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What We Learned From the Amp Radio Breast Implant Contest

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BREAST IMPLANTS

Last month Calgary's AMP Radio started running their "Breast Summer Ever" contest. For a chance at the grand prize of a $10,000 breast augmentation surgery, participants were asked to submit a picture and a description of why they thought they should win.

The initial reaction from some feminist bloggers was to condemn the contest for perpetuating damaging standards of feminine beauty. For example, Gauntlet awarded AMP their "Outstanding Enforcer of the Patriarchy Award" for "telling women that they are not good enough the way they are and suggest[ing] other women follow in the winner's footsteps."

The mother behind Calgary-based blog Extra Fancy One complained that the contest made it that much harder for her to help teach her 6-year-old daughter self-acceptance when the radio was promoting surgery as the solution.

"I would feel almost complete," said finalist Kass in her pitch video, when asked why she wanted the surgery, referencing the "beauty on the outside and the inside" she said she saw the surgery bring others.

The concerns raised about the contest were legitimate. But many entrants challenged the idea that cosmetic breast surgery is always something women to do conform to a beauty ideal and please men. "I'm doing it for me. I'm not doing it for anyone else out there. This is something I've wanted for ten-plus years," said entrant Diana.

Another finalist, Lindsey, lost a lot of weight after suffering from extremely high cholesterol and was looking to get a breast reduction due the difficulties she experienced exercising and finding bras in her size. Many of the other contestants echoed her problems dealing with body changes after significant weight loss.

Maybe the contestant who most challenged the conventional idea of breast augmentation surgery as a "cosmetic" procedure was the eventual winner, Avery: a trans woman who garnered three-quarters of the final votes.

Avery was unable to access funding to get sex reassignment surgery (SRS) and she's also experienced difficulties accessing voice therapy. The Alberta government cut all funding for SRS in 2009.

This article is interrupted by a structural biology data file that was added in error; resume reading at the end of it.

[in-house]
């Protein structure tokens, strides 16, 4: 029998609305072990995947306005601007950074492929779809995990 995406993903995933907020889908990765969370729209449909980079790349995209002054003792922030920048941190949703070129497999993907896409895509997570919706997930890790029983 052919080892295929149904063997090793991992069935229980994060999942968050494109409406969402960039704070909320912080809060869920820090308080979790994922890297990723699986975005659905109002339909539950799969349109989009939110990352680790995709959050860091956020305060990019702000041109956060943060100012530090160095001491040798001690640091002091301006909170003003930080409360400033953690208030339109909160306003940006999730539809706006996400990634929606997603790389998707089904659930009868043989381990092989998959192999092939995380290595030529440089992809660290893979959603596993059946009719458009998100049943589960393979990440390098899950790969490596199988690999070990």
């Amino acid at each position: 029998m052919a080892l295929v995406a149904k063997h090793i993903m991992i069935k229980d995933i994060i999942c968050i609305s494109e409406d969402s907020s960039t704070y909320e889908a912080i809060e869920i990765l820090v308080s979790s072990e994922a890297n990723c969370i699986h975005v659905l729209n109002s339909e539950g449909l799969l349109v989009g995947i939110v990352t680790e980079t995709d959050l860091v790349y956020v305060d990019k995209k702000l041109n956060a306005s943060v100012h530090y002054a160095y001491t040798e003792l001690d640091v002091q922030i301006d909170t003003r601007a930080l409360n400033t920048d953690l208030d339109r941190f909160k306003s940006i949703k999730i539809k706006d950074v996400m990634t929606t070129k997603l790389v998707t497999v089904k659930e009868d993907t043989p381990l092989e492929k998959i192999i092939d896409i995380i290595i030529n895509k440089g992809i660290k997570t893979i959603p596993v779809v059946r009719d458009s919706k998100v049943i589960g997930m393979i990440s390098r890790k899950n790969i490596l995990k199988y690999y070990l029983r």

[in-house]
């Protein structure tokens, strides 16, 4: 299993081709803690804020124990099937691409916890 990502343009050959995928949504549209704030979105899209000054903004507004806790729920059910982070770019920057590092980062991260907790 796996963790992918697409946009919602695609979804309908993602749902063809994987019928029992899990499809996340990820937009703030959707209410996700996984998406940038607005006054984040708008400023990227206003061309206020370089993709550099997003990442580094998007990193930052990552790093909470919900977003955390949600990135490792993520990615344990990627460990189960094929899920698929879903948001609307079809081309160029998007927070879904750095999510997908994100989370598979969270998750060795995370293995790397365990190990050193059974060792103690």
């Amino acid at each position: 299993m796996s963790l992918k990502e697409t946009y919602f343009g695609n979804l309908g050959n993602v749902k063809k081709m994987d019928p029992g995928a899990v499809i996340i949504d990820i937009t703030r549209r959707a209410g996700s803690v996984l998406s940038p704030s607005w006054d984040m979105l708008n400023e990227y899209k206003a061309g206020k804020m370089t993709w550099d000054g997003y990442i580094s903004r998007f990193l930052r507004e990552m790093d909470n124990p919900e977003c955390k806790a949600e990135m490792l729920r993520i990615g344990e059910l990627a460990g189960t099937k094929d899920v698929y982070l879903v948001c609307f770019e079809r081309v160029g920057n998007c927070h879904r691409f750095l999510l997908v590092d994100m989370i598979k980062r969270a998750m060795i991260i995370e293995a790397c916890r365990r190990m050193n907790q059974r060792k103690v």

"I didn't even think I'd ever be able to get this done," Avery said in her post-win interview with AMP. Winning this competition was clearly a meaningful and important experience for her. She did an extremely brave thing and deserves congratulations.

If there's a real tragedy behind "Breast Summer Ever" it's that Avery had to go on a radio show to get the surgery she had a legitimate medical need for. Not all trans people choose to undergo surgery but for those who need it, sex reassignment surgery is a crucial treatment, and is anything but "elective" or "cosmetic". Egale Canada advocates for greater access to SRS and related medical procedures because they can alleviate discomfort associated with Gender Identity Disorder: "Failure to remedy feelings of dysphoria can cause significant health care concerns. Health issues transsexual persons face include; depression, anxiety, anger, stress, drug and alcohol use, eating disorders, childhood trauma, self-harm and suicide." Egale argues that helping people with GID access SRS can actually lower health care costs by preventing these health issues.

The Canada Health Act guarantees all Canadians access to comprehensive, universal, accessible health care. It's not supposed to be limited based on how few people require the treatment or affected by discrimination. But coverage for SRS procedures is inconsistent across Canada and people in some provinces people are required to jump through more hoops than in others (for an overview, check out this interactive map via xtra.ca).

According to Xtra, In Alberta, Nova Scotia, PEI, and New Brunswick, no surgeries are covered. Patients have to move to another province and qualify for coverage there in order to get assistance. In Saskatchewan and Newfoundland, patients have to travel to the Centre for Addictions and Mental Health in Toronto in order to be assessed prior to having approval for surgery. Even where procedures are covered, often after years of assessments and waiting, provinces often don't reimburse travel costs or costs of related medical supplies. And late last year the Conservative government instructed the Correctional Service of Canada to stop providing SRS for federally-incarcerated inmates.

Avery's win, in addition to being a huge step for her, could also help bring awareness of issues with SRS access issues. Because trans people in Canada shouldn't have to go on the radio in front of tens of thousands of people to beg for money for surgery the Canadian Human Rights Tribunal and federal courts have agreed is an essential medical treatment.

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